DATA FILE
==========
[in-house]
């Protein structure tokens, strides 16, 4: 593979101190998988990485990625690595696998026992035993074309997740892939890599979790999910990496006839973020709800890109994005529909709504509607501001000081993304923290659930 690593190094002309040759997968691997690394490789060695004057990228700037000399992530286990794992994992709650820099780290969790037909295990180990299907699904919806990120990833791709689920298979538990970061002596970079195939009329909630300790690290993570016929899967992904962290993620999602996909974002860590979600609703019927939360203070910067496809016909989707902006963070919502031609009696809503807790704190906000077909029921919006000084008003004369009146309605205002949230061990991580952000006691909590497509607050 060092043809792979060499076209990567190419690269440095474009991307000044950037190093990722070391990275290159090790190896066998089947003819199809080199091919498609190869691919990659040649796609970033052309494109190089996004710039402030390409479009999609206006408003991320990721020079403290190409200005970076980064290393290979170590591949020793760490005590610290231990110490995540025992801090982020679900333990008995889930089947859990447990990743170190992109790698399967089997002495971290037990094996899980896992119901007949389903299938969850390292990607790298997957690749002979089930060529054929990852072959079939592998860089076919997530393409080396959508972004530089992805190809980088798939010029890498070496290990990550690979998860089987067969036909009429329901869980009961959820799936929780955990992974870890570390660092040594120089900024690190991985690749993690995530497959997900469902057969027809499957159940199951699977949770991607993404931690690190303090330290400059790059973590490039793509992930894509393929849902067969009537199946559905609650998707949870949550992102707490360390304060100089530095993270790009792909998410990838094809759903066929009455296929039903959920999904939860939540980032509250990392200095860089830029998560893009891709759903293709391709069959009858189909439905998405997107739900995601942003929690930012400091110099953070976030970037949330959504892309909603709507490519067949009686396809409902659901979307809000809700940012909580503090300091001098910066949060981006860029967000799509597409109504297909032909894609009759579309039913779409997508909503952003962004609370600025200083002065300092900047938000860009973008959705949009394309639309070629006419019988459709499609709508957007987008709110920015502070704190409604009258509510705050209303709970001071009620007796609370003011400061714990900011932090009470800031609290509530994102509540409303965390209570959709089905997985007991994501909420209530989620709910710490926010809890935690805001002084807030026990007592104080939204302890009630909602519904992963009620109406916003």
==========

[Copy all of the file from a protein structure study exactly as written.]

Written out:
[in-house]
């Protein structure tokens, strides 16, 4: 593979101190998988990485990625690595696998026992035993074309997740892939890599979790999910990496006839973020709800890109994005529909709504509607501001000081993304923290659930 690593190094002309040759997968691997690394490789060695004057990228700037000399992530286990794992994992709650820099780290969790037909295990180990299907699904919806990120990833791709689920298979538990970061002596970079195939009329909630300790690290993570016929899967992904962290993620999602996909974002860590979600609703019927939360203070910067496809016909989707902006963070919502031609009696809503807790704190906000077909029921919006000084008003004369009146309605205002949230061990991580952000006691909590497509607050 060092043809792979060499076209990567190419690269440095474009991307000044950037190093990722070391990275290159090790190896066998089947003819199809080199091919498609190869691919990659040649796609970033052309494109190089996004710039402030390409479009999609206006408003991320990721020079403290190409200005970076980064290393290979170590591949020793760490005590610290231990110490995540025992801090982020679900333990008995889930089947859990447990990743170190992109790698399967089997002495971290037990094996899980896992119901007949389903299938969850390292990607790298997957690749002979089930060529054929990852072959079939592998860089076919997530393409080396959508972004530089992805190809980088798939010029890498070496290990990550690979998860089987067969036909009429329901869980009961959820799936929780955990992974870890570390660092040594120089900024690190991985690749993690995530497959997900469902057969027809499957159940199951699977949770991607993404931690690190303090330290400059790059973590490039793509992930894509393929849902067969009537199946559905609650998707949870949550992102707490360390304060100089530095993270790009792909998410990838094809759903066929009455296929039903959920999904939860939540980032509250990392200095860089830029998560893009891709759903293709391709069959009858189909439905998405997107739900995601942003929690930012400091110099953070976030970037949330959504892309909603709507490519067949009686396809409902659901979307809000809700940012909580503090300091001098910066949060981006860029967000799509597409109504297909032909894609009759579309039913779409997508909503952003962004609370600025200083002065300092900047938000860009973008959705949009394309639309070629006419019988459709499609709508957007987008709110920015502070704190409604009258509510705050209303709970001071009620007796609370003011400061714990900011932090009470800031609290509530994102509540409303965390209570959709089905997985007991994501909420209530989620709910710490926010809890935690805001002084807030026990007592104080939204302890009630909602519904992963009620109406916003």